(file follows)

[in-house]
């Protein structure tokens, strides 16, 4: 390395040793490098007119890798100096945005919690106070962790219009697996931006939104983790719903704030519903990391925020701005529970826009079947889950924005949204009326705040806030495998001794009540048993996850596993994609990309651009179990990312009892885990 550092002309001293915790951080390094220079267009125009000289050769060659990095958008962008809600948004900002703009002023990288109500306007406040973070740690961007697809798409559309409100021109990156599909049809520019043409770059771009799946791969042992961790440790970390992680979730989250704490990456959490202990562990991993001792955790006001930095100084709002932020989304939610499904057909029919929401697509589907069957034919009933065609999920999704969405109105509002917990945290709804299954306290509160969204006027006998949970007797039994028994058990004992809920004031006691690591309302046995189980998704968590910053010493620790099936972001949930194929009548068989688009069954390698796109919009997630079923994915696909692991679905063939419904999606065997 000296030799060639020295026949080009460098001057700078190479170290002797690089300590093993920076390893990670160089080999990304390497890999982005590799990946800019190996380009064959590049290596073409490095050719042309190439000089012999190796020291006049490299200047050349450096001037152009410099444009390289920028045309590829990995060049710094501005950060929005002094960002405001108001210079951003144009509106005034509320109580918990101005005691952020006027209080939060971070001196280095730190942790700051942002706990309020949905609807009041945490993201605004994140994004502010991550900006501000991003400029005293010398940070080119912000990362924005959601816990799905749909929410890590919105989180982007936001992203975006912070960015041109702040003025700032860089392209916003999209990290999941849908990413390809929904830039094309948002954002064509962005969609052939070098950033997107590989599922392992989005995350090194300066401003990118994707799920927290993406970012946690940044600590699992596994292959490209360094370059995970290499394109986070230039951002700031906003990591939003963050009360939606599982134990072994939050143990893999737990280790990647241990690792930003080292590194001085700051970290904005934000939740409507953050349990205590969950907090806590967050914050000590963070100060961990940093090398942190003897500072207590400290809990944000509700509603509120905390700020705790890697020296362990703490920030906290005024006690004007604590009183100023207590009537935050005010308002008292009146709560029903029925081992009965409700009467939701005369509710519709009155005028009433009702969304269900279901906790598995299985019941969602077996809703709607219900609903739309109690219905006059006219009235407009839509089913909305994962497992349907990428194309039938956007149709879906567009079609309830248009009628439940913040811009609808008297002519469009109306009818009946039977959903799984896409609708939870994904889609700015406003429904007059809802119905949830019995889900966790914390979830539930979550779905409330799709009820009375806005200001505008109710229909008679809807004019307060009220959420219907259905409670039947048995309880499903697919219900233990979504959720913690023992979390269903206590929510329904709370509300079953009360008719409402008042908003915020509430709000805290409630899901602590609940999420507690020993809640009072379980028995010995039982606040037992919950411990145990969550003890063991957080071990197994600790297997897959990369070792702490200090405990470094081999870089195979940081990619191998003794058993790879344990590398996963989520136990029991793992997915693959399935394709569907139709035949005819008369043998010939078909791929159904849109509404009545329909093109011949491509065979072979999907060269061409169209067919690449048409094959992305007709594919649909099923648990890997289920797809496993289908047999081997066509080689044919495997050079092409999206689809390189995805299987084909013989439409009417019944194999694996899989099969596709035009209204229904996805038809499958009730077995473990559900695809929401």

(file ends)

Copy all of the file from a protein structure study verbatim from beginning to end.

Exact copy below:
[in-house]
């Protein structure tokens, strides 16, 4: 390395040793490098007119890798100096945005919690106070962790219009697996931006939104983790719903704030519903990391925020701005529970826009079947889950924005949204009326705040806030495998001794009540048993996850596993994609990309651009179990990312009892885990 550092002309001293915790951080390094220079267009125009000289050769060659990095958008962008809600948004900002703009002023990288109500306007406040973070740690961007697809798409559309409100021109990156599909049809520019043409770059771009799946791969042992961790440790970390992680979730989250704490990456959490202990562990991993001792955790006001930095100084709002932020989304939610499904057909029919929401697509589907069957034919009933065609999920999704969405109105509002917990945290709804299954306290509160969204006027006998949970007797039994028994058990004992809920004031006691690591309302046995189980998704968590910053010493620790099936972001949930194929009548068989688009069954390698796109919009997630079923994915696909692991679905063939419904999606065997 000296030799060639020295026949080009460098001057700078190479170290002797690089300590093993920076390893990670160089080999990304390497890999982005590799990946800019190996380009064959590049290596073409490095050719042309190439000089012999190796020291006049490299200047050349450096001037152009410099444009390289920028045309590829990995060049710094501005950060929005002094960002405001108001210079951003144009509106005034509320109580918990101005005691952020006027209080939060971070001196280095730190942790700051942002706990309020949905609807009041945490993201605004994140994004502010991550900006501000991003400029005293010398940070080119912000990362924005959601816990799905749909929410890590919105989180982007936001992203975006912070960015041109702040003025700032860089392209916003999209990290999941849908990413390809929904830039094309948002954002064509962005969609052939070098950033997107590989599922392992989005995350090194300066401003990118994707799920927290993406970012946690940044600590699992596994292959490209360094370059995970290499394109986070230039951002700031906003990591939003963050009360939606599982134990072994939050143990893999737990280790990647241990690792930003080292590194001085700051970290904005934000939740409507953050349990205590969950907090806590967050914050000590963070100060961990940093090398942190003897500072207590400290809990944000509700509603509120905390700020705790890697020296362990703490920030906290005024006690004007604590009183100023207590009537935050005010308002008292009146709560029903029925081992009965409700009467939701005369509710519709009155005028009433009702969304269900279901906790598995299985019941969602077996809703709607219900609903739309109690219905006059006219009235407009839509089913909305994962497992349907990428194309039938956007149709879906567009079609309830248009009628439940913040811009609808008297002519469009109306009818009946039977959903799984896409609708939870994904889609700015406003429904007059809802119905949830019995889900966790914390979830539930979550779905409330799709009820009375806005200001505008109710229909008679809807004019307060009220959420219907259905409670039947048995309880499903697919219900233990979504959720913690023992979390269903206590929510329904709370509300079953009360008719409402008042908003915020509430709000805290409630899901602590609940999420507690020993809640009072379980028995010995039982606040037992919950411990145990969550003890063991957080071990197994600790297997897959990369070792702490200090405990470094081999870089195979940081990619191998003794058993790879344990590398996963989520136990029991793992997915693959399935394709569907139709035949005819008369043998010939078909791929159904849109509404009545329909093109011949491509065979072979999907060269061409169209067919690449048409094959992305007709594919649909099923648990890997289920797809496993289908047999081997066509080689044919495997050079092409999206689809390189995805299987084909013989439409009417019944194999694996899989099969596709035009209204229904996805038809499958009730077995473990559900695809929401």